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Verifying Usage of 3rd Party Libraries using Veripacks

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Verifying Usage of 3rd Party Libraries using Veripacks

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Veripacks already allows to specify and verify which classes should be visible outside of a package(in a package-transitive way) as well as require importing and import packages within a project. This makes it possible to eliminate some build modules, while still keeping their strict isolation (which can be checked by running Veripacks).

However, what if we would like to verify that a 3rd party library is used only in a specific portion of the code? For example, let’s say we want the Hibernate classes to be used only by the dao module, and we want this to be verified at build time. The usual approach could be:

  • create a dao-api build module
  • create a dao build module with a dao-api and Hibernate dependencies
  • implement the DAOs
  • add the dao-api module as a dependency to all other modules which use the DAOs
  • add the dao module as a dependency to the module which builds the distribution (e.g. war)

If we are using Maven, that’s quite a lot of xml to write and directories to create. Could it be simpler?

Veripacks 0.4 aims at making this exact case simpler, using package-level annotations. When creating an instance of Veripacks, it is now possible to specify which packages should require importing. To use classes from such packages, you just need to add an @Import annotation to the package – and Veripacks will check that everything is used only where allowed:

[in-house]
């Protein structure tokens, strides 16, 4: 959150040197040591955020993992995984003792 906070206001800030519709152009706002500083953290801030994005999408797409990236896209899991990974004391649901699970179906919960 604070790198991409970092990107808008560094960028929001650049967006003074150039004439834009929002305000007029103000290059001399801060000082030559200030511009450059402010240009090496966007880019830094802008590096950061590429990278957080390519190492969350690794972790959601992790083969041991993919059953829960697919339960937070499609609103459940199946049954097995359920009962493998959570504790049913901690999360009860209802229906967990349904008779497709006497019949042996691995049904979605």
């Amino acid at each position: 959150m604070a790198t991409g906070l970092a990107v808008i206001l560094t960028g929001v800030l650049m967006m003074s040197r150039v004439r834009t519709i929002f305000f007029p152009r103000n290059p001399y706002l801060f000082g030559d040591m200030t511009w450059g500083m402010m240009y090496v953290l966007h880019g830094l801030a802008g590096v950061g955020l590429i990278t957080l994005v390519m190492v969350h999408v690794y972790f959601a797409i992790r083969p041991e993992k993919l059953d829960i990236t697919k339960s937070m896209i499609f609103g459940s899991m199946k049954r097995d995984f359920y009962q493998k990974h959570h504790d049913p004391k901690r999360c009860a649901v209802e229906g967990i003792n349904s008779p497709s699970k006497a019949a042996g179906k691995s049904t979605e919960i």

// test case which runs Veripacks
// package in which we want to use Hibernate classes
// package-info.java
package com.foo.project.db.dao;
import org.veripacks.Import;

Veripacks itself uses these annotations to constraint the usage of the ASM bytecode-reading library; see the VeripacksSelfTest class and the annotation on the org.veripacks.reader package.

The improved process of constraining usage of a 3rd party library code to a specific part of our code now is:

  • create a dao.api and dao.impl packages (these are just example names; Veripacks doesn’t require using any specific naming convention)
  • add Hibernate as a dependency to the project
  • implement the DAOs
  • @Import the dao.api package in packages which use the DAOs

That’s a lot less XML to write (none), a bit more package-info.java to write, and only three directories to create.

Note however, that for project-packages, you should still use the @RequiresImport annotation. TheVeripacksBuilder.requireImportOf and .doNotRequireImportOf methods are only intended to be used with 3rd party packages.

The new release also contains two other features. Firstly, it is now possible to skip verification in a class using the @NotVerified annotation. This may be useful for bootstrap-like classes, where wiring of the class instances is done, and implementation-classes form various packages are used.

Secondly, when building Veripacks, you can provide an implementation of theCustomAccessDefinitionsReader trait, and specify metadata in a programmatic way. E.g. if the project has a com.[company].[project].[module].[submodule] package naming convention, and we would like all module-packages to always require import, instead of adding an@RequiresImport annotation to each such package, we can do:

  .withCustomAccessDefinitionReader(new CustomAccessDefinitionsReader {
    override def isRequiresImport(pkg: Pkg) = pkg.name.split(".").length == 4

As always Veripacks is available in the Maven central repository, and the sources on GitHub under the Apache2 license. Have fun!

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